k1 (s–1)b Nonlinear fitting

10

20

15.3

(1.1 ± 0.1) × 10–6

(1.3 ± 0.7) × 10–6

(2.3 ± 0.8) × 10–6

10

14

22.1

(4.1 ± 0.1) × 10–6

(5.5 ± 0.3) × 10–6

(2.8 ± 0.9) × 10–6

10

10

30.5

(1.8 ± 0.1) × 10–5

(2.1 ± 0.1) × 10–5

(8.7 ± 0.3) × 10–6

10

10

36.2

(5.0 ± 0.2) × 10–5

(5.1 ± 0.1) × 10–5

(1.8 ± 0.3) × 10–5

10

10

44.8

(1.6 ± 0.1) × 10–4

(2.5 ± 0.2) × 10–4

(8.4 ± 0.7) × 10–5

akoff was obtained from the slope (koff = 1/4 slope) of a linear least squares fit of the plot of the natural logarithm of \( {A_{{R\left( {{{\mathrm{S}}_4}+4\mathrm{B}} \right)}}} \) versus t. Reported errors correspond to one standard deviation

bAt each temperature, koff and k1 were obtained from nonlinear regression analysis of the time-dependent relative abundance of each of the (S4 + iB) species. The reported koff and k1 values correspond to the average of these values and errors are one standard deviation

The temperature dependence of the measured koff values was analyzed according to the Arrhenius equation, Equation (7):
$$ \ln \left( {{k_{off }}} \right)=-\frac{{{{\mathrm{E}}_{\mathrm{a}}}}}{\mathrm{RT}}+\ln \left( \mathrm{A} \right) $$
(7)

The activation energy (Ea) and pre-exponential factor (A) were calculated from the slope and intercept, respectively, of a linear least-squares fit of the plot of ln(koff) versus 1/T.

3 Results and Discussion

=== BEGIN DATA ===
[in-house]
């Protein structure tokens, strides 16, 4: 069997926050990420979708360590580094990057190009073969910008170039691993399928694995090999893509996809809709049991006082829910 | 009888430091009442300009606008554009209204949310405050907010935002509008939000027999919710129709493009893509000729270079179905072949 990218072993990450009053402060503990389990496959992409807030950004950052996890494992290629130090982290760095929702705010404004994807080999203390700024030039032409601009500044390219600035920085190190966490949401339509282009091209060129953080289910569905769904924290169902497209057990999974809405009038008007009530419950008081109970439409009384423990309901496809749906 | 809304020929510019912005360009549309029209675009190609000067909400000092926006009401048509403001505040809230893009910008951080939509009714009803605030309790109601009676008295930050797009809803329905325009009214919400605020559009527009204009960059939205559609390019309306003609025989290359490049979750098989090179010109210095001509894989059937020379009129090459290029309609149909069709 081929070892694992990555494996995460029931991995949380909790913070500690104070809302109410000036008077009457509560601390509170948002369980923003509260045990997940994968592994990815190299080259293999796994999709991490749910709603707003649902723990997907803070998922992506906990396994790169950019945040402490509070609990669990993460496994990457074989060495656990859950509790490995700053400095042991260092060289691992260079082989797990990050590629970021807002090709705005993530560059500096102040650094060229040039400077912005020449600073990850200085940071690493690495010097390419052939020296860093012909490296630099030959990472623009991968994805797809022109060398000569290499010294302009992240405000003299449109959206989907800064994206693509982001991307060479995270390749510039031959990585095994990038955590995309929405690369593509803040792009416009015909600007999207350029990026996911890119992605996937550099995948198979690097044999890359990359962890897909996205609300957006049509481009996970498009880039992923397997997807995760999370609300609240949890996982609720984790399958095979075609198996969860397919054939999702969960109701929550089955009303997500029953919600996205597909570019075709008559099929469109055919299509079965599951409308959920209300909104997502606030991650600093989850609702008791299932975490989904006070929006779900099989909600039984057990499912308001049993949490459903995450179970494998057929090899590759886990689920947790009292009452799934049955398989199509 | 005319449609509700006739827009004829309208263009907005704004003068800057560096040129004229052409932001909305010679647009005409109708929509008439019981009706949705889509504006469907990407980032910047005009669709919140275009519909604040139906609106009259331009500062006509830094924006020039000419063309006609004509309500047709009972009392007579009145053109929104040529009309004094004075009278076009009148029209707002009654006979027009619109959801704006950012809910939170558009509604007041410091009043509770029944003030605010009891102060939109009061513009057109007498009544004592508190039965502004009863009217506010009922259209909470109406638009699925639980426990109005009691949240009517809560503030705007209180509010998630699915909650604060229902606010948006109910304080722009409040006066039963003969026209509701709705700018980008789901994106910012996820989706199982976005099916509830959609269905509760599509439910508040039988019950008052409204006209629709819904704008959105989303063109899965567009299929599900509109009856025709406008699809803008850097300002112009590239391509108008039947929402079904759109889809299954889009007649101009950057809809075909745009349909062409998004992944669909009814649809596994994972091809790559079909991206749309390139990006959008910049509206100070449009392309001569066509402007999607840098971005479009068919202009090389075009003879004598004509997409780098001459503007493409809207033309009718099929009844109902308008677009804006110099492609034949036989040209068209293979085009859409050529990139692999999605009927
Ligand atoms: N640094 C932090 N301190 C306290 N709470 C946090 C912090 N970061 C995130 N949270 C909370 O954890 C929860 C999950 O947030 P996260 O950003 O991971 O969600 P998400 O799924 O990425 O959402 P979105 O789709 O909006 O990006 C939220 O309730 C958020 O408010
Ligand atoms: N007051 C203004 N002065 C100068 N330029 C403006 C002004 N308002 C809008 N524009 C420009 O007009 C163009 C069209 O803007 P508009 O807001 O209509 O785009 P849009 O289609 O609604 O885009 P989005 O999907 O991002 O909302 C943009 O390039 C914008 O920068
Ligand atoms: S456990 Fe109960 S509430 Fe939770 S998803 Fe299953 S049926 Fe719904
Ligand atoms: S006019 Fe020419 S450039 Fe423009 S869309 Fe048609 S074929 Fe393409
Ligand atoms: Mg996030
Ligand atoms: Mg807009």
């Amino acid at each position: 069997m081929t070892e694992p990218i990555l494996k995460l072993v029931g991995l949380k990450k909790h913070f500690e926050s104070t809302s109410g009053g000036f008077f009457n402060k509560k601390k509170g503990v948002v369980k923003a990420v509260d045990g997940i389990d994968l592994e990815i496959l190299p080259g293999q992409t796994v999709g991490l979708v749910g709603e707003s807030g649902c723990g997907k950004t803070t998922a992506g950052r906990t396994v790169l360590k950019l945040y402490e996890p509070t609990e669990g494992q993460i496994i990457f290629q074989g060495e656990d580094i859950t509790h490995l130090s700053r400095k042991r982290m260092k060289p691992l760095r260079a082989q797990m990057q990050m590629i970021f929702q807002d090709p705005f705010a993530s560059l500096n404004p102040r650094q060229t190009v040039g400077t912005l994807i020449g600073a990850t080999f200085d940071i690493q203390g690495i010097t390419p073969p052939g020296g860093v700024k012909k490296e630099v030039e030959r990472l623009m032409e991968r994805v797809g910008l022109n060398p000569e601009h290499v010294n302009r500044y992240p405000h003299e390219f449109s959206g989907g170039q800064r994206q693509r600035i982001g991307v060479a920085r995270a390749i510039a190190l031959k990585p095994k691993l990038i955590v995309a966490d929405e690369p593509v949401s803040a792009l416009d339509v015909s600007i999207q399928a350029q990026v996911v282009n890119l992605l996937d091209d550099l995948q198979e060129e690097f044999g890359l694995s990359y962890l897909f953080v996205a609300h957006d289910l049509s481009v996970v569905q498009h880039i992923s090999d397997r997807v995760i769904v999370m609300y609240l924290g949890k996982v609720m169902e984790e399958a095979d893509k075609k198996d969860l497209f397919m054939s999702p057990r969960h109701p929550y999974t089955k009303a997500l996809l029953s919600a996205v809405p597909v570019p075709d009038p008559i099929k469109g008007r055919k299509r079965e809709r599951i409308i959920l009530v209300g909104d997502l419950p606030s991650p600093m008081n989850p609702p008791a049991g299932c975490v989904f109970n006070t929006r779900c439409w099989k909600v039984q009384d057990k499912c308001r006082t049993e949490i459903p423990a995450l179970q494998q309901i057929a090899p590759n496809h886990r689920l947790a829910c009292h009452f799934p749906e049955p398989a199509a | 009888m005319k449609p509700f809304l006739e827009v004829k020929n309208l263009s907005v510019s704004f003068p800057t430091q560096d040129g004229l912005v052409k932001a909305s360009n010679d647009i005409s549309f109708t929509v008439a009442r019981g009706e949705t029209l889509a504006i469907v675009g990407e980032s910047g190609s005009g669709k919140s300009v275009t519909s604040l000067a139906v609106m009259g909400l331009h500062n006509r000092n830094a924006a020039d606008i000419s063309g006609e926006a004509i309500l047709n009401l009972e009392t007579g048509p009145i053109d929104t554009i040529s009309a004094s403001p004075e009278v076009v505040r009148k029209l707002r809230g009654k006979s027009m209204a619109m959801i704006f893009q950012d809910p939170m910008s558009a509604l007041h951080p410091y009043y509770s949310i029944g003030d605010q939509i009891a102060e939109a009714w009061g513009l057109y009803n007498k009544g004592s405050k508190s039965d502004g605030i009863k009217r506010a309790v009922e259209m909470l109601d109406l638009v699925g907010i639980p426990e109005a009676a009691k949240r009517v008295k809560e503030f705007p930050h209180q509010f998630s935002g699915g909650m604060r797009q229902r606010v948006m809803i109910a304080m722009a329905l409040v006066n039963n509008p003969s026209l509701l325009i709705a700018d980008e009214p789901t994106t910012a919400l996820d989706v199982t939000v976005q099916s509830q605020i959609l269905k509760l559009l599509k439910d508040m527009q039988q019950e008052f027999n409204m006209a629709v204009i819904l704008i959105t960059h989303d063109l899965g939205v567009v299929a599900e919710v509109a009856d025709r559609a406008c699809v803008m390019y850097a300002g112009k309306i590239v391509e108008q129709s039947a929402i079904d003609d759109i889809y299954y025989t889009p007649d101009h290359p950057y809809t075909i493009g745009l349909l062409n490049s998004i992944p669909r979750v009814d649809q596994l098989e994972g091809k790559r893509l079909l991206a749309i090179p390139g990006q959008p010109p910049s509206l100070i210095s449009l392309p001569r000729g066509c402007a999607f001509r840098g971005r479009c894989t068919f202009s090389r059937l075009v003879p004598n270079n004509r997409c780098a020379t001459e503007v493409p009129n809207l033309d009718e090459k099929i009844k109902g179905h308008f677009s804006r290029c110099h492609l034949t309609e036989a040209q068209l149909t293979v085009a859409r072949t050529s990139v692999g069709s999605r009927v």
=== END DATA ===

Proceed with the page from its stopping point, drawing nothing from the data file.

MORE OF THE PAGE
Shown in Figure 1a–c are representative ESI mass spectra acquired in positive ion mode for a solution (pH 7 and 22.1 °C) of S4 (10 μM) and B (14 μM) and ammonium acetate (5 mM) immediately after mixing (i.e., reaction time ~0 min), and after 112 min and 1602 min (1.1 d). In each mass spectrum, signals corresponding to the protonated (S4  +  iB)n+ ions with 0  ≤  i  ≤  4, at n  =  12 – 16, are evident. Initially, the S4n+ and (S4  +  4B)n+ ions represent the dominant species present (Figure 1a). The observation of predominantly free and fully ligand-bound protein shortly after mixing B with S4 is consistent with results of Sano and Cantor [44]. These authors used gel electrophoresis to analyze solutions of B and S4, immediately after mixing, and observed only two major bands, which corresponded to S4 and (S4  +  4B) [44]. The authors interpreted these results as evidence of cooperative ligand binding [44]. However, the observation of abundant S4 and (S4  +  4B) in the ESI mass spectra does not necessarily imply cooperative binding of B to S4. Instead, mixing of S4 and B could lead initially to a non-equilibrium distribution of streptavidin-biotin species due to the fast association kinetics and extremely slow dissociation kinetics. The latter explanation finds support in the observation that the distribution of (S4  +  iB) species changes at longer reaction times. For example, after 112 min, abundant signal is observed for all five of the (S4  +  iB) species (i.e., with i from 0 to 4) although S4 remains the dominant species detected (Figure 1b); after 1602 min, the (S4  +  B) species dominates (Figure 1c). At much longer times, a constant distribution of (S4  +  iB) species is observed, indicating that an equilibrium distribution of (S4  +  iB) species was reached. As an example, shown in Figure 1d is a representative ESI mass spectrum acquired after 13080 min (9 d). Notably, the measured distribution of (S4  +  iB) species agrees with the distribution expected in the case of four identical and independent ligand binding sites, each with a microscopic Ka of 2.5  ×  1013 M–1 (at pH 7.4 and 25 °C) (Figure 1e) [13]. These results establish, unambiguously, that B binding to S4 is not a cooperative process, in agreement with the findings of Jones and Kurzban [45] and Fidelio and co-workers [46], and that the binding sites are thermodynamically equivalent and independent. It is also concluded that the apparent cooperative distributions of the (S4 + iB) species observed at short reaction times are, in fact, of kinetic and not thermodynamic origin.